Yamaha's new floating and balanced power amplifier

Latest High End HiFi power amplifiers from Yamaha use their floating and balanced circuit. Power transistors are same polarity MOSFETs for both halves of waveform and the circuit is complety floating. Any ideas for DIY version? Do you think that it is promising circuit?

Yamaha says:

The basic design of the power amp circuit adopts Yamaha’s own, uniquely developed Floating and Balanced Power Amplifier technology. Adopting output elements with the same polarity on the plus and minus sides of the output stage, and also completely separating the NFB (Negative Feedback) circuit and power supply into total of four plus and minus sides of the left and right channels, results in thoroughly symmetric push-pull operation of the output stage, Completely floating the entire power amp circuit from the ground removes any negative impact of minute voltage fluctuations or ground noise. Moreover, the output elements are comprised of MOSFETs, which provide a warm and natural sonic character. The use of MOSFETs, which have the same polarity on the plus and minus sides, further evolves the ideal of a complete symmetrical design, to eliminate sound quality variations due to difference in polarity—a major distinguishing characteristic of the Floating and Balanced Power Amplifier—resulting in sound with a superior signal-to-noise ratio and superbly well-defined sound field.


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my little Circlotron, the Zirclon140, sounds very well. I never have such a silent amp, no hum and very less noise.

I have Circlophone with JFET input and it is perhaps my best sounding amp from standpoint of great bass dynamics, overall transparent response without adding coloration - smooth mids and highs with no sibillance. It sounds like a class A amp without the class A heat output.

That is also my impression.
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Hi there,

I get the whole floating ground concept, however what seems to escape from my understanding is the Yamaha's output stage configuration, see the Yamaha A S1000 schematic (you have to download it):

YAMAHA A-S1000 SM Service Manual download, schematics, eeprom, repair info for electronics experts

Can one explain it to me, please! What are we talking about here? Is it a triple common-emitter output stage, as oposed to a triple emitter-follower, and if so, does it make sense from a performance perspective?:confused:
It is a circlotron-push-pull topology with common-emitter output stage, a nice topology if you ask me. Multiple cascaded common-emitter stages tend to produce a distorted, excessively bright soundstage. (Very high THD).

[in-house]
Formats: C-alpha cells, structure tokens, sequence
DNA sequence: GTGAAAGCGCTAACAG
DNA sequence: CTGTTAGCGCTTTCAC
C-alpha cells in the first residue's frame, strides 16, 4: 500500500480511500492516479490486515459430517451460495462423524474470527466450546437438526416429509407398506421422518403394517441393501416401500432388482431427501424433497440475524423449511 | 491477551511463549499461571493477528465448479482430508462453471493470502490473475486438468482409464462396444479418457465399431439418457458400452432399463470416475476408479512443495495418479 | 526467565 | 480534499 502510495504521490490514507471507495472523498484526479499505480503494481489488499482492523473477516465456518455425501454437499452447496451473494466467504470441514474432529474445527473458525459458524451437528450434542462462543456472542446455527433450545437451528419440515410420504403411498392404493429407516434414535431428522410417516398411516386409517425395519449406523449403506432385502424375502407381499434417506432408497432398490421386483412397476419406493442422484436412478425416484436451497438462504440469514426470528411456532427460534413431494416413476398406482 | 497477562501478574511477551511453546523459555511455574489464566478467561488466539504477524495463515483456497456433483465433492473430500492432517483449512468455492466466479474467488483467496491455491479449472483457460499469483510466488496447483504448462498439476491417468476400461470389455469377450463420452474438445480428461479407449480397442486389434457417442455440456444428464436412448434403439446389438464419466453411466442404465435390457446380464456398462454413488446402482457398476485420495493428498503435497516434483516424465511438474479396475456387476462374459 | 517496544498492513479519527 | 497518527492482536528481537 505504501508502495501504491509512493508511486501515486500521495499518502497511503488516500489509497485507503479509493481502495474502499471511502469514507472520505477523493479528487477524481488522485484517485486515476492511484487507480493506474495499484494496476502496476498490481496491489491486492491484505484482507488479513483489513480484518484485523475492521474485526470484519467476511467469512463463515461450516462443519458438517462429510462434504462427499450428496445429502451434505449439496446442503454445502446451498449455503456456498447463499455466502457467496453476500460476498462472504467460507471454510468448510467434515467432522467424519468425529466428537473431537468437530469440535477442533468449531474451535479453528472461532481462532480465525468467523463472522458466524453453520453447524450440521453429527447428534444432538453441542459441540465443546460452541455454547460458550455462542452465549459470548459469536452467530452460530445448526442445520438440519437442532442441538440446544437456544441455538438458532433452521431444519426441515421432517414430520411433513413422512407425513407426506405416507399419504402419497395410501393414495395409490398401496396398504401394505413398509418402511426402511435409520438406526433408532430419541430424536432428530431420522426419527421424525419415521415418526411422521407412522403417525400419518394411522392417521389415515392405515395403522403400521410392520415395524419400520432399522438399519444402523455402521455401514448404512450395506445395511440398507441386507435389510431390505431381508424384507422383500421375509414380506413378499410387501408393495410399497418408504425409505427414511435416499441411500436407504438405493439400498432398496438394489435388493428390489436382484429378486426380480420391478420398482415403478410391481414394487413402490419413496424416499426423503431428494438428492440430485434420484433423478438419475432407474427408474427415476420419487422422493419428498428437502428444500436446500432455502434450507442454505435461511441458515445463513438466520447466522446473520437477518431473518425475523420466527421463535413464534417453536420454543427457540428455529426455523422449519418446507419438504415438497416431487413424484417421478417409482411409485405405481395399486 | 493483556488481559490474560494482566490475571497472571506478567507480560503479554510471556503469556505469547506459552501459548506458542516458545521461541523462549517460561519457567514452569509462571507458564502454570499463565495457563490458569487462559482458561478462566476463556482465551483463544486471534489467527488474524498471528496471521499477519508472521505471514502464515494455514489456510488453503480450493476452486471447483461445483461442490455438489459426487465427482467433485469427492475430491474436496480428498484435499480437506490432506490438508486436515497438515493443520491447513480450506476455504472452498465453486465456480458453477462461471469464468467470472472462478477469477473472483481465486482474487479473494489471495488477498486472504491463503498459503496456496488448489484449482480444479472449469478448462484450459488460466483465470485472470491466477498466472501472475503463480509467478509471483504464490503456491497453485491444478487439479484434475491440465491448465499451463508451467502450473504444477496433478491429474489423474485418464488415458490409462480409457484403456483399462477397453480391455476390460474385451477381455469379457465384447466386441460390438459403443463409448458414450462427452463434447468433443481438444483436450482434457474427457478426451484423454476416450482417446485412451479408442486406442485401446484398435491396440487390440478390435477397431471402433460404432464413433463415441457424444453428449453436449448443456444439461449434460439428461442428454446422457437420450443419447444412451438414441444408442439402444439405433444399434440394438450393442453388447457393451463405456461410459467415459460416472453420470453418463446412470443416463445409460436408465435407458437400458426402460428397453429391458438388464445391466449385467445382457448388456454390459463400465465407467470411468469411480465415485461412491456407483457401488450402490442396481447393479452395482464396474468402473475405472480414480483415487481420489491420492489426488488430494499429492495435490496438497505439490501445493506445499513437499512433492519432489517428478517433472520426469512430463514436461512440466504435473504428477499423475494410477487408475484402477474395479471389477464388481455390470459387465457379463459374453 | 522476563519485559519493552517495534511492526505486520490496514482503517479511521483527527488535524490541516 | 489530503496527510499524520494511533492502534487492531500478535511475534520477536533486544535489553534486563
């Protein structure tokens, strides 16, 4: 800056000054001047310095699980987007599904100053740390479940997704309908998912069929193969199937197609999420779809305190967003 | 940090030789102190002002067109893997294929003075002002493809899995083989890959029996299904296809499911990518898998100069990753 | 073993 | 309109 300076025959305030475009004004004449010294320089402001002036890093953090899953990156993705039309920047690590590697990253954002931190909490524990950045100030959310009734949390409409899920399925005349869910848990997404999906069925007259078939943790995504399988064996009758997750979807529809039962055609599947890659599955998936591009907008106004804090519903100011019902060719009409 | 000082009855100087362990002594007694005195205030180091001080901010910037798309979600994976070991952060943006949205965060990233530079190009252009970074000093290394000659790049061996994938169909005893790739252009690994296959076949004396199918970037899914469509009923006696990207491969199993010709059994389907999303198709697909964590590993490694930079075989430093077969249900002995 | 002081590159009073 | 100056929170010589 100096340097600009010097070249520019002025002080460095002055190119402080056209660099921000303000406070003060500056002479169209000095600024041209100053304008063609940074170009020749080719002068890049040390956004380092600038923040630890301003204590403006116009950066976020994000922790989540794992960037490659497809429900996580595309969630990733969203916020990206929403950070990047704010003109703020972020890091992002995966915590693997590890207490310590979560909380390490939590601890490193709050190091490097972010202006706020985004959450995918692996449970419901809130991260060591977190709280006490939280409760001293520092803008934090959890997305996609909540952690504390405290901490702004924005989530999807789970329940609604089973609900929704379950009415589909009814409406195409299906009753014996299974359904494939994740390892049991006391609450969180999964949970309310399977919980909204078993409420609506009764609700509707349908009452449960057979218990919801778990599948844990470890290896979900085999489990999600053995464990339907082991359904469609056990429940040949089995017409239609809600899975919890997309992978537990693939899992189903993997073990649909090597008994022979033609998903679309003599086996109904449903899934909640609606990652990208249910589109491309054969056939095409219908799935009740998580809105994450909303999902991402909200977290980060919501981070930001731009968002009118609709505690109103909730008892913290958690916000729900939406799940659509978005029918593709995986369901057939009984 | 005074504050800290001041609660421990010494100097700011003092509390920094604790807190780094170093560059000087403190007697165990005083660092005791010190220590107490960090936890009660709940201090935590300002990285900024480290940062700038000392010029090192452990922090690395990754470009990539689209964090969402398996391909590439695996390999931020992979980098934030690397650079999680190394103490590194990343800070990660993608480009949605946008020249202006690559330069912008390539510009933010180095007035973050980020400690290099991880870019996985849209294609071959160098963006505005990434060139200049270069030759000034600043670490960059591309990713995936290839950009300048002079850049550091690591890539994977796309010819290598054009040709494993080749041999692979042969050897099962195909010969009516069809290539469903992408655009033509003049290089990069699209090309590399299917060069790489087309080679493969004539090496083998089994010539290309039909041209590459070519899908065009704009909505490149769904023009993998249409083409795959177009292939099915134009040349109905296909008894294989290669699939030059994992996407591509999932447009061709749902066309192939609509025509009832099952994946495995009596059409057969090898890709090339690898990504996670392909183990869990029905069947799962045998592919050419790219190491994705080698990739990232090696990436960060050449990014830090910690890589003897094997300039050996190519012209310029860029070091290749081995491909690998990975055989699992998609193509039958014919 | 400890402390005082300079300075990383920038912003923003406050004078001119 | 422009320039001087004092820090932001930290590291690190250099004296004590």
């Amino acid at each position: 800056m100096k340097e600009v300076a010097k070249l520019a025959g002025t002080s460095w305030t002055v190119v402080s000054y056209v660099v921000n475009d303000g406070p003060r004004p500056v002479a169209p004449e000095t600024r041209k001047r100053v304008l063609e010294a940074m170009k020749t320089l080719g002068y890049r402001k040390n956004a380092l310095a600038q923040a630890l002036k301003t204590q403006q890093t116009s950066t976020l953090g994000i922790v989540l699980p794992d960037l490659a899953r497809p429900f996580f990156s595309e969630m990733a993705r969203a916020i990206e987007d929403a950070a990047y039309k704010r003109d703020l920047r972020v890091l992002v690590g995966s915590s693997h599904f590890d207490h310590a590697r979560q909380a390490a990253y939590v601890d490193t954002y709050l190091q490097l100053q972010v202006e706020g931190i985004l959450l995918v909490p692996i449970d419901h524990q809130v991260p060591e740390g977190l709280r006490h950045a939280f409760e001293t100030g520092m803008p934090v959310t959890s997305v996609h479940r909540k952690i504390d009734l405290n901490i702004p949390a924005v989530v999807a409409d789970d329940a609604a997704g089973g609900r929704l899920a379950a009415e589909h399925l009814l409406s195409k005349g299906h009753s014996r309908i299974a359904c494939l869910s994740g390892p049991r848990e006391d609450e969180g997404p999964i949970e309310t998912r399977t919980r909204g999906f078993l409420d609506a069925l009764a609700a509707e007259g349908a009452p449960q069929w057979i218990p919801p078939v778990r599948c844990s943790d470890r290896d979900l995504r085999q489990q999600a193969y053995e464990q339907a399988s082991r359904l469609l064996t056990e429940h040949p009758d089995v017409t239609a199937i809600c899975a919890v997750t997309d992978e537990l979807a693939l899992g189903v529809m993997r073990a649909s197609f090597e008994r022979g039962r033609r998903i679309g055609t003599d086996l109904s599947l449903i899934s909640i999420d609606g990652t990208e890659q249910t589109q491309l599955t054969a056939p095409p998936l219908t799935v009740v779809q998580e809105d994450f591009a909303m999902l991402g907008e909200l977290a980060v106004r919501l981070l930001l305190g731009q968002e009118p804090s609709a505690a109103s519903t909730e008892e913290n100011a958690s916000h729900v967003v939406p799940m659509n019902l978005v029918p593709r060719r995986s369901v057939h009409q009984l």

Thank you N101N, for your reply. But, following the dashed line (pink) in the attached picture what is the configuration of the pair made by Q222 and Q223? Also, I was expecting that their collectors would be connected to the positive rail, not to the load, what am I not seeing here? :confused:


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In my interpretation, Q222 and Q223 form a common-collector Darlington pair driving three common-collector 2SC4468 in parallel. The outputs are (should be) at the positive rails (and referenced to input ground).


If you follow the pink dashed line, which is supposed to represent the signal path, you see that Q223 and Q222 (pre-driver and driver, respectively) form a darlington pair, as their outputs are taken from their emitters, and then the they fed the output transistor Q219, which in turn is connected to the load from its collector (common-emitter configuration). Thus, the 3 transistors, pre-driver, driver and output don't form a triple emitter-follower, which would be otherwise expected.

I've never ever seen such an arrangement, what I'm missing here?

Also, I don't understand how the collectors from Q222 and Q223 are connected, because they seem to be connected to the load. HELP!
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Sorry to have kept you waiting. The collectors are directly connected to the positive supply rail (which counts as ground) and to the loudspeaker load. This point has to be elevated above input ground potential. Definitionally, the 2SC4468s are common-emitter amplifiers and the predrivers are common-collector amplifiers - behaving as common-emitter amplifiers. The ouput properties of the common-collector amplifier are relevant for driving the next stage, while the same amplifier looks different from the perspective of the loudspeaker.